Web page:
Fred Swegles

By Fred Swegles

Growing up in tiny San Clemente in the 1950s, an industrious kid named Max Kent Hurlbut went from hauling fishermen’s loads with his wagon on the pier to mowing the fairways at the city’s municipal golf course, to running the projectors at the San Clemente Theatre, to pumping gas at two Richfield stations operated by Max LeRoy Hurlbut, Kent’s dad.

Meanwhile, the son, who went by “Kent” during his boyhood, explored San Clemente’s beaches, roamed San Clemente’s vast interior hinterlands, hunted for quail, doves and deer. Occasionally, he encountered Native American artifacts.

Max Hurlbut and wife Hueih-Hueih in Alaska. Courtesy of Max Hurlbut

He also dabbled at mining, securing two mining claims—one for scheelite (tungsten) on 160 acres off Ortega Highway, the other for gold in a canyon near Big Bear (too much hassle for the yield, it turned out).

Through the 1950s, San Clemente grew, as Max Kent Hurlbut did—from a population of 2,000 in 1950 to 8,500 by 1960. By then, massive change had shaken the town. A freeway cut a swath right through the middle.

At the time, young Hurlbut was attending Long Beach State, pursuing a degree in mining engineering. Driving an ambulance to support his studies, he was paid $7 for a 12-hour shift. An employment ad he saw—$489 a month for LAPD officers—convinced him to ditch driving the ambulance.

If only he knew what a turn his life was about to take.

Max Hurlbut and wife Hueih-Hueih with dog team in Alaska. Courtesy of Max Hurlbut


He graduated from Long Beach State in police science and later would earn a master’s degree in police administration.

Here is where his Police Academy graduation led him:

New name: From then on, he went by his professional name, Max K. Hurlbut.

LAPD: Worked 25 years, was a team leader on LAPD’s first SWAT team, captured “The  Alphabet Bomber,” led an award-winning motorcycle drill team and escorted the torch bearer into the Coliseum to launch the 1984 Los Angeles Olympic Games.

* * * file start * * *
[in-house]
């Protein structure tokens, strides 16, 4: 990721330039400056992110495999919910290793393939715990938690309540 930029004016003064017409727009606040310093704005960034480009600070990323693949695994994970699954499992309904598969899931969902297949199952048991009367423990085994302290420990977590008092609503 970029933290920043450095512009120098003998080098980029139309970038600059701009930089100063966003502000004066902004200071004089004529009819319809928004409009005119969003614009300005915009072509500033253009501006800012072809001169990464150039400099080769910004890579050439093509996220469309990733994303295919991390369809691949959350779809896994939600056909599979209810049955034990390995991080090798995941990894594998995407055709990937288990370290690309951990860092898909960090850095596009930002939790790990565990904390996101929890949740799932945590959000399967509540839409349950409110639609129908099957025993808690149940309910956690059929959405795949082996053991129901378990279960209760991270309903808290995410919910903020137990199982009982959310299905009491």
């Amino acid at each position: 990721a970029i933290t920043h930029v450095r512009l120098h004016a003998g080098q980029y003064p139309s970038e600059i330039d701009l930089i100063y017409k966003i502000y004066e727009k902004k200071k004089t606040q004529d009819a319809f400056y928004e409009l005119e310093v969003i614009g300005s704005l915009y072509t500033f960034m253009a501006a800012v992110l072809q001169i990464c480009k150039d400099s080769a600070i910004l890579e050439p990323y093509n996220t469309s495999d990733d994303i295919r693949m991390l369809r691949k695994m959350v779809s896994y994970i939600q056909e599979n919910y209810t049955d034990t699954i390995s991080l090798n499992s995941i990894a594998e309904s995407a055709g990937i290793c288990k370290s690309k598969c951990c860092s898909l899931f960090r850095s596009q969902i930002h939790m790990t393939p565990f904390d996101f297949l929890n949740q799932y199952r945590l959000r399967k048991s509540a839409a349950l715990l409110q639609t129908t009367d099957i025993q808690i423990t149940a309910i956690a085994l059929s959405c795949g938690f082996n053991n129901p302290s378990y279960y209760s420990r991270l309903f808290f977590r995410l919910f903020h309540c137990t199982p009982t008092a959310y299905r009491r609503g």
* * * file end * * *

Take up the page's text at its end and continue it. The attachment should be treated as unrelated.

Hollywood Division: His LAPD assignments included Hollywood Vice; later, Watch Commander.

Celebrities: He once pulled over actor Steve McQueen for speeding. Took a report from singer/actor Ricky Nelson for a burglary in which the teen idol lost several of his gold records. Guarded the Beatles during their 1964 appearance at the Hollywood Bowl.

New horizons: In 1961, he enlisted in the Army, a program that let him serve 30 to 90 days a year while keeping his LAPD job. LAPD wasn’t thrilled, having to replace him during those deployments, but couldn’t bar it. Hurlbut used vacation days whenever possible.

Special Forces: Overseas, he became parachute-qualified in 15 armies, performing some 300 jumps in places such as the Congo and Angola. Sometimes, behind enemy lines, he trained guerrillas.

I do miss San Clemente—at least as it was. A magical time we kids thought would never end.

Max Hurlbut

Promotions: Rising from private to lieutenant colonel, he served at one point as an advisor to the Royal Thai Border Patrol, decorated by the king as “Commander of the Most Exalted Order of the White Elephant.”

Asia: As a military adviser to Taiwan, he was awarded keys to the cities of Taipei, Tainan and Kaohsiung.

Marriage: He was wed to the Taiwanese colonel’s daughter, Hueih-Hueih, with whom he remains happily married today. Army retirement, 1992.

Switching gears: Retiring from the LAPD in 1985 as a lieutenant, honored with “Lieutenant’s Badge No. 1,” Hurlbut switched careers, combining his police/military skills to carve out a niche as a police troubleshooter.

Far from hometown SC: Highlights: Police chief of Kodiak, Alaska. Director of police, fire and search and rescue in Whittier, Alaska. Drove an ambulance on rails through the snow. Drove a dog team.

Max Hurlbut and wife Hueih-Hueih in 1992, with rail ambulance at Whittier Tunnel in Alaska. Courtesy of Max Hurlbut

Final chapter: Concluded in Arizona, hired by a reform mayor to clean up what Hurlbut described as “a Marshal’s Office run amok.”

“Hurlbut worked as Marshal of Tombstone, the Wild West abode that made Wyatt Earp and Boot Hill famous,” a 2004 Sun Post News interview stated. “The new marshal learned that lawlessness, shady deals and sudden death for those who tried to do right were not just the fantasy of Hollywood movie scripts.”

Reform Marshal Hurlbut didn’t meet his demise there—well, not mortally. The reform mayor wasn’t reelected.

“I finally realized it was time to get out of the business for good,” Hurlbut said.

He and Hueih-Hueih retired to a lakeside home on the Canadian border.

Fred Swegles is a longtime San Clemente resident with nearly five decades of reporting experience in the city. Fred can be reached at

About The Author Staff

comments (0)

Your email address will not be published.

You may use these HTML tags and attributes: <a href="" title=""> <abbr title=""> <acronym title=""> <b> <blockquote cite=""> <cite> <code> <del datetime=""> <em> <i> <q cite=""> <s> <strike> <strong>